A SpaceX Falcon 9 rocket will fly for a record-breaking 14th time on Saturday night (Sept. 10), launching 34 of the company’s Starlink internet satellites and a huge direct-to-smartphone connectivity test spacecraft to orbit, and you can watch it live.
The two-stage Falcon 9, topped with the Starlinks and AST SpaceMobile’s Blue Walker 3 test satellite, is scheduled to lift off from NASA’s Kennedy Space Center (KSC) in Florida Saturday at 9:10 p.m. EDT (0110 GMT on Sept. 11). Watch it live here at Space.com, courtesy of SpaceX, or directly via the company (opens in new tab).
The liftoff will be the 14th for this particular Falcon 9 first stage, setting a new rocket-reuse record. According to a SpaceX mission description (opens in new tab), the booster also helped launch SpaceX’s first-ever astronaut mission, the Demo-2 flight to the International Space Station (ISS), in May 2020; the ANASIS-II satellite for the South Korean military in July 2020; the robotic CRS-21 cargo mission to the ISS in December 2020; the Transporter-1 and Transporter 3 rideshare flights in January 2021 and January 2022, respectively; and eight Starlink missions.
Related: SpaceX’s Starlink megaconstellation launches in photos
The Falcon 9 first stage will come back to Earth for yet another landing on Saturday night. It will make a pinpoint touchdown atop SpaceX‘s A Shortfall of Gravitas droneship in the Atlantic Ocean 8.5 minutes after liftoff, if all goes according to plan.
The rocket’s upper stage, meanwhile, will continue powering its way to orbit. It’s scheduled to deploy Blue Walker 3 just under 50 minutes after liftoff and the 34 Starlinks an hour and 14 minutes later. Making all this happen will require five engine burns — more than on any other Falcon 9 mission, according to the SpaceX mission description.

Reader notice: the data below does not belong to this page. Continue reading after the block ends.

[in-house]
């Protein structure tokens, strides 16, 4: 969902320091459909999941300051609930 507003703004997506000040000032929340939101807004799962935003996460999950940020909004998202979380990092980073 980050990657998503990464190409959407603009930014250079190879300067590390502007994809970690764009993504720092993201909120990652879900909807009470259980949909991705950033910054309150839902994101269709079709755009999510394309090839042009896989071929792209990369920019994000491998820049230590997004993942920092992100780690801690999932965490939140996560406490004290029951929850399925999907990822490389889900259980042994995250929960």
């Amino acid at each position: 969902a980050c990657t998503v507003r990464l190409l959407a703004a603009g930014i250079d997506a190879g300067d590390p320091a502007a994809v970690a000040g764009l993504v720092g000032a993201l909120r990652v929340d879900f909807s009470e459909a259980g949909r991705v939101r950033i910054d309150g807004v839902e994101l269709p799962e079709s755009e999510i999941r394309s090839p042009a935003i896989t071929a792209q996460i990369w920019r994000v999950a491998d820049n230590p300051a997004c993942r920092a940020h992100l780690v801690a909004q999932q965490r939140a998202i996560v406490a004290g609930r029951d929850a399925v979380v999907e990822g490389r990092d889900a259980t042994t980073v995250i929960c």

“One of our most complex missions,” company founder and CEO Elon Musk said via Twitter on Friday (opens in new tab) (Sept. 9).
Starlink is SpaceX’s broadband constellation, which already provides service to hundreds of thousands of people around the globe. The company has launched more than 3,200 Starlink satellites to date and plans to loft many more; it has permission to put 12,000 Starlink craft into orbit and has applied for permission for up to 30,000 additional satellites.
Indeed, yet another Starlink batch will go up this weekend, if all goes to plan: A Falcon 9 carrying 54 Starlinks is scheduled to launch late Sunday night from Cape Canaveral Space Force Station, which is next door to KSC.
Late last month, SpaceX founder and CEO Elon Musk announced a deal with T-Mobile to provide connectivity directly to smartphones using Starlink Version 2 satellites, a bigger and more powerful variant scheduled to come online next year. Saturday night’s launch will feature a craft with similar ambitions in Blue Walker 3.
Blue Walker 3 is a test satellite that will be operated by Texas-based company AST SpaceMobile, which plans to build a space-based cellular broadband network of its own.
“We’re delighted to see the industry’s excitement around the satellite-to-phone connectivity model, which we have been building for over five years,” Scott Wisniewski, chief strategy officer at AST SpaceMobile, said in an emailed statement.
“Our upcoming launch of the BlueWalker 3 test satellite will be a major validation of this large and growing globally market opportunity,” he added.
BlueWalker 3 will feature a phased-array antenna that covers 693 square feet (64 square meters) — the largest commercial communications array ever deployed in low Earth orbit, AST SpaceMobile representatives said in an emailed statement. The satellite may be brighter than everything in our night sky except the moon, New Scientist reported (opens in new tab).
SpaceX has launched 40 orbital missions in 2022 so far. Twenty-six of them have been primarily devoted to building out the Starlink megaconstellation.
Mike Wall is the author of “Out There (opens in new tab)” (Grand Central Publishing, 2018; illustrated by Karl Tate), a book about the search for alien life. Follow him on Twitter @michaeldwall (opens in new tab). Follow us on Twitter @Spacedotcom (opens in new tab) or on Facebook (opens in new tab).